Years from now, few will probably remember Liriano as a Tiger. But there are plenty of other, bigger names over the years whose Tigers tenures might have been forgotten. Some were bit players for contending teams. Others were prospects dealt well before their prime. And a few were simply making brief stops near the end of their careers.
Here's a look at 10 players you might forget were Tigers, led by a Hall of Famer:
Eddie Mathews, 1967-68
Though Mathews will always be remembered as a Milwaukee Brave, the Hall of Famer finished his career as a World Series champion in Detroit. The Tigers acquired Mathews from the Astros in mid-August of 1967 for a player to be named to fill in for an injured Don Wert at third base. Detroit fell just short in the American League race that year. Mathews played in just 31 regular-season games in 1968 thanks to back issues, but came back for the World Series and started in Game 4, singling off Bob Gibson.
Johnny Damon, 2010
Damon was a free agent looking for landing spot after winning a World Series with the Yankees in 2009. The Tigers were looking for veteran outfield help and a clubhouse presence after trading Curtis Granderson to the Yankees. Agent Scott Boras made the match in Spring Training after discussions with then-owner Mike Ilitch. The 36-year-old Damon was one of their more durable players, batting .271 with eight homers and 51 RBIs, but the Tigers faded down the stretch to an 81-81 record. He later moved on to Cleveland and Tampa Bay.
Eugenio Suárez, 2014
Before Suarez became a slugging All-Star third baseman in Cincinnati, he was a shortstop prospect in Detroit, where he held down the job for much of the summer with José Iglesias injured. Suarez batted .242 with four home runs in 85 games, then was traded to the Reds that winter for starting pitcher Alfredo Simon.
AJ Hinch, 2003
Eighteen years before Hinch won a World Series managing the Houston Astros, he was a backup catcher on a Tigers club that set an American League record with 119 losses. He played in just 27 games for Detroit but hit a go-ahead home run at Comerica Park that June for one of the Tigers' 43 wins that season. He also spent part of the year with the Toledo Mud Hens, where he once took part in batting practice that golfing great Phil Mickelson threw.
John Farrell, 1996
The Tigers posted a 6.38 ERA as a team in 1996. Farrell, a former second-round pick of the Indians, posted a 14.21 ERA in two starts for Detroit in what would be his final Major League stop. Seventeen years later, he managed the Red Sox past the Tigers in a dramatic AL Championship Series en route to Boston's third World Series title in 10 years.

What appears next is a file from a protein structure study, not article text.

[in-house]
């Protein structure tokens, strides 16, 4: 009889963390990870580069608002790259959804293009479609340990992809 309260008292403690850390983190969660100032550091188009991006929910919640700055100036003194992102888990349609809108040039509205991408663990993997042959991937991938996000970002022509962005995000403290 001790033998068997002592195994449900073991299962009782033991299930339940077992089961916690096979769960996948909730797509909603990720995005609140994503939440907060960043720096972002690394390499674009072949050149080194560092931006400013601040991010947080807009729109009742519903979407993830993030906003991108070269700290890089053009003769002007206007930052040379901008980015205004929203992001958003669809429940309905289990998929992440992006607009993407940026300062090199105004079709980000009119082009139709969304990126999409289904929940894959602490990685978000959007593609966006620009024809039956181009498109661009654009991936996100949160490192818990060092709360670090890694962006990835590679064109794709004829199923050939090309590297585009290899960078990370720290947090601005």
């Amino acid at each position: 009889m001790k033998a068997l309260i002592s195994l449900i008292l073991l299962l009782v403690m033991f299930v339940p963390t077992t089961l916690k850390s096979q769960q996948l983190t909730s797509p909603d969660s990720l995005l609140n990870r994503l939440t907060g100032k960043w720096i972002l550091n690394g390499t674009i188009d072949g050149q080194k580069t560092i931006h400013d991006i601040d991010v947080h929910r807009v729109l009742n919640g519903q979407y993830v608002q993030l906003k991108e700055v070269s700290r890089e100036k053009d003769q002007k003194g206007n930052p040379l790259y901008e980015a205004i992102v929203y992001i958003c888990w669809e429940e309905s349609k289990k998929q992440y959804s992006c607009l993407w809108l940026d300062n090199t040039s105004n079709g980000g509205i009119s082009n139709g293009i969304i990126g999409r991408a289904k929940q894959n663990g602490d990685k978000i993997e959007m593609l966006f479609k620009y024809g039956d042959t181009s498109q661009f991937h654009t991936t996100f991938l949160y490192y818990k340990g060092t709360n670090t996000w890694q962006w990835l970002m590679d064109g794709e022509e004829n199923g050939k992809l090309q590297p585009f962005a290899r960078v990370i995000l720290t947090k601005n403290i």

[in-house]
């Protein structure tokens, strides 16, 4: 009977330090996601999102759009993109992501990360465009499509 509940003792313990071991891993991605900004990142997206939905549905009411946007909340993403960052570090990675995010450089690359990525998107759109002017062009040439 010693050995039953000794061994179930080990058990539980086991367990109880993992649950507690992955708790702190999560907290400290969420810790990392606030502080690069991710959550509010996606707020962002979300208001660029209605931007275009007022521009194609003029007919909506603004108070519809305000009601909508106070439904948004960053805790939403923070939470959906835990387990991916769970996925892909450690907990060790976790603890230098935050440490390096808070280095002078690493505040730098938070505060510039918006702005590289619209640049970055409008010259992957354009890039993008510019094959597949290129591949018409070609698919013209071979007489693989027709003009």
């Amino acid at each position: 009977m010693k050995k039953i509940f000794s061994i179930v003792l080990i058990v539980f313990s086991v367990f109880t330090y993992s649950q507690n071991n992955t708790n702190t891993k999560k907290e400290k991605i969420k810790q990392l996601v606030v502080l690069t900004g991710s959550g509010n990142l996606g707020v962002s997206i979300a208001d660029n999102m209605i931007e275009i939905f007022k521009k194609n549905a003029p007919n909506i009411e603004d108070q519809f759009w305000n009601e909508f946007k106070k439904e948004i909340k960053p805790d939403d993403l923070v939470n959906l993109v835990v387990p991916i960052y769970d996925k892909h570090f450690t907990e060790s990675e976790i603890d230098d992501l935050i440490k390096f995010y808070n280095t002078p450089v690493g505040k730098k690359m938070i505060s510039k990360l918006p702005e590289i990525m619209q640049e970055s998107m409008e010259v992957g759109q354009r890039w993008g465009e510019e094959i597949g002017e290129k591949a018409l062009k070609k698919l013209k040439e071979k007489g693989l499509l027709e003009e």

Freddy Garcia, 2008
Garcia was a workhorse starter for the 2005 World Series champion White Sox, and he tormented Tigers hitters for years. For three late-season starts, however, he wore the Old English D as he tried to resuscitate his career following shoulder surgery. The Tigers, out of contention and out of pitching, gave him a shot and ended up starting him against the White Sox in a season-ending makeup game Chicago needed a win to force a division tiebreaker. Garcia pitched well but lost, and became a free agent at season's end.
Hideo Nomo, 2001
The Tigers made a slew of win-now moves to try to open Comerica Park with a contender in 2000. One of those moves was to sign a 31-year-old Nomo, five years removed from his Rookie of the Year season with the Dodgers. Nomo went 8-12 with a 4.74 ERA in 31 starts, allowing a career-high 31 home runs in Detroit's spacious new home.
Jose Mesa, 2007
The Tigers wanted to add a veteran presence to their young, talented bullpen when they signed a 40-year-old Mesa for $2.5 million. Mesa didn't make it to June, allowing two or more runs in six of his 16 appearances before being released following a four-run eighth inning in Cleveland.
Billy Beane, 1988
Long before Beane gained fame as the A's general manager and the subject for a Brad Pitt movie, he was a first-round pick of the Mets. His nondescript playing career included six April games with the Tigers, followed by a season at Triple-A Toledo. His lone hit in six at-bats in a Detroit uniform was an RBI single off Mark Langston at Tiger Stadium.
Billy Bean, 1987-89
Yes, the Tigers had Billy Beane and Billy Bean in their organization at the same time; both played in Toledo in 1988. Bean, a fourth-round pick of the Tigers in 1986, made his Major League debut at Tiger Stadium the following April with a four-hit game against the Royals. Bean played in 45 games over three seasons for the Tigers, then made it back with the Padres in the early 1990s. He became Major League Baseball's first ambassador for inclusion in 2014 to help support those in the LGBT community.